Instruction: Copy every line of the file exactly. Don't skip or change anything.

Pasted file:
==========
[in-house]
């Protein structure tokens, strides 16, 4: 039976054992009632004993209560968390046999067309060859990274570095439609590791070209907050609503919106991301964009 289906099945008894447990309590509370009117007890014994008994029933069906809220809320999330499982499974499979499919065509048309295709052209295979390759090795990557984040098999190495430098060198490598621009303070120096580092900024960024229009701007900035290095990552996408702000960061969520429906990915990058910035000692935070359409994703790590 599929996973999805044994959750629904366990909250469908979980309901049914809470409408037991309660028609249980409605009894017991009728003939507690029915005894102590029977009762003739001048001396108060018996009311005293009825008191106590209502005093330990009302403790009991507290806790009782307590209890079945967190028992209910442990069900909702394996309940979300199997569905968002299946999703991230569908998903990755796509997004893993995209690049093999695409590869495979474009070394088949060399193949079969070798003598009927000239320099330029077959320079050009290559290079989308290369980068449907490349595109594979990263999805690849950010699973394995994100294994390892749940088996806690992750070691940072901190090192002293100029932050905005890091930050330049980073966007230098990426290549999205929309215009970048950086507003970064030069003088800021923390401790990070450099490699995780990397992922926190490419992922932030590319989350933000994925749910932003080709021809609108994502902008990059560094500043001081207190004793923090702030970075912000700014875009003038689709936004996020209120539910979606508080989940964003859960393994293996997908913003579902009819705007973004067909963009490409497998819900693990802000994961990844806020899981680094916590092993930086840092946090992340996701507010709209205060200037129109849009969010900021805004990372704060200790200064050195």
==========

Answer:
[in-house]
């Protein structure tokens, strides 16, 4: 039976054992009632004993209560968390046999067309060859990274570095439609590791070209907050609503919106991301964009 289906099945008894447990309590509370009117007890014994008994029933069906809220809320999330499982499974499979499919065509048309295709052209295979390759090795990557984040098999190495430098060198490598621009303070120096580092900024960024229009701007900035290095990552996408702000960061969520429906990915990058910035000692935070359409994703790590 599929996973999805044994959750629904366990909250469908979980309901049914809470409408037991309660028609249980409605009894017991009728003939507690029915005894102590029977009762003739001048001396108060018996009311005293009825008191106590209502005093330990009302403790009991507290806790009782307590209890079945967190028992209910442990069900909702394996309940979300199997569905968002299946999703991230569908998903990755796509997004893993995209690049093999695409590869495979474009070394088949060399193949079969070798003598009927000239320099330029077959320079050009290559290079989308290369980068449907490349595109594979990263999805690849950010699973394995994100294994390892749940088996806690992750070691940072901190090192002293100029932050905005890091930050330049980073966007230098990426290549999205929309215009970048950086507003970064030069003088800021923390401790990070450099490699995780990397992922926190490419992922932030590319989350933000994925749910932003080709021809609108994502902008990059560094500043001081207190004793923090702030970075912000700014875009003038689709936004996020209120539910979606508080989940964003859960393994293996997908913003579902009819705007973004067909963009490409497998819900693990802000994961990844806020899981680094916590092993930086840092946090992340996701507010709209205060200037129109849009969010900021805004990372704060200790200064050195």